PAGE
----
Deciphering the structures of random reaction by-products is rarely on top of our “to do” list. This avoidance is understandable because constant pressure to move toward the stated goal makes us focused, which is both good and bad. Noticing reaction by-products is how one makes important breakthroughs, yet the chances of finding something truly spectacular in the “noise” are not in one’s favor.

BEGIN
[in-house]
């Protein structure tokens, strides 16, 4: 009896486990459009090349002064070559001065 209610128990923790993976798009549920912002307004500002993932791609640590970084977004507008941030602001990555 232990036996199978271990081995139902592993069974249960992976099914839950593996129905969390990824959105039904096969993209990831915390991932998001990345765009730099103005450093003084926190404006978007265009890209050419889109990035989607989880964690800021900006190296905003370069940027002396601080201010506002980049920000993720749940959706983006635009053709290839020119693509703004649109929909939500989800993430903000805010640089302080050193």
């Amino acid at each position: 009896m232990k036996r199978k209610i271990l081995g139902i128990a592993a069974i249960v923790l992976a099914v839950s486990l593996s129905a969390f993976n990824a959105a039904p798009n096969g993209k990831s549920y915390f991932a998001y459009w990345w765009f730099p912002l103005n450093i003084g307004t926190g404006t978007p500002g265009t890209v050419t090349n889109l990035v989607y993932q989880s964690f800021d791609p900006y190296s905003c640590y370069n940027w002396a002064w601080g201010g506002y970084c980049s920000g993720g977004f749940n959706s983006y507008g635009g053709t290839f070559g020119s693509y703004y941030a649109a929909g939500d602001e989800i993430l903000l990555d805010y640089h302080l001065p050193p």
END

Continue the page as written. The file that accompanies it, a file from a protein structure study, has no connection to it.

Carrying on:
As a research advisor, I love learning about crude NMRs. But I am also aware that our resources and bandwidth to pay attention to what comes our way are not limitless. This inevitably leads to (un)healthy skepticism. A recent paper in Organic Process Research and Development stopped in my tracks the other day because I clearly recall hearing about allene formation (by NMR) in one of our peptide coupling reactions. This observation was made while analyzing the reaction by-products and I dismissed it as “OK, the NMR might suggest there is something like an allene but it is unlikely, so let’s move on”. In the case of Knapp and colleagues, the acid used in the coupling process did lead to an allene. There is even a crystal structure of the product reported (it is a complex structure, so I am avoiding it here). The mechanism of allene formation is cool and involves ketene formation. I am not saying that definitive identification of a similar structure in our reaction several years ago would have affected the line of research we had been pursuing at that time, but I just wish we all had more time to dwell on what’s brewing in our flasks. Incidentally, I think it was BASF that has been pushing T3P as a fairly inexpensive reagent for amino acid coupling. It is a nice little molecule.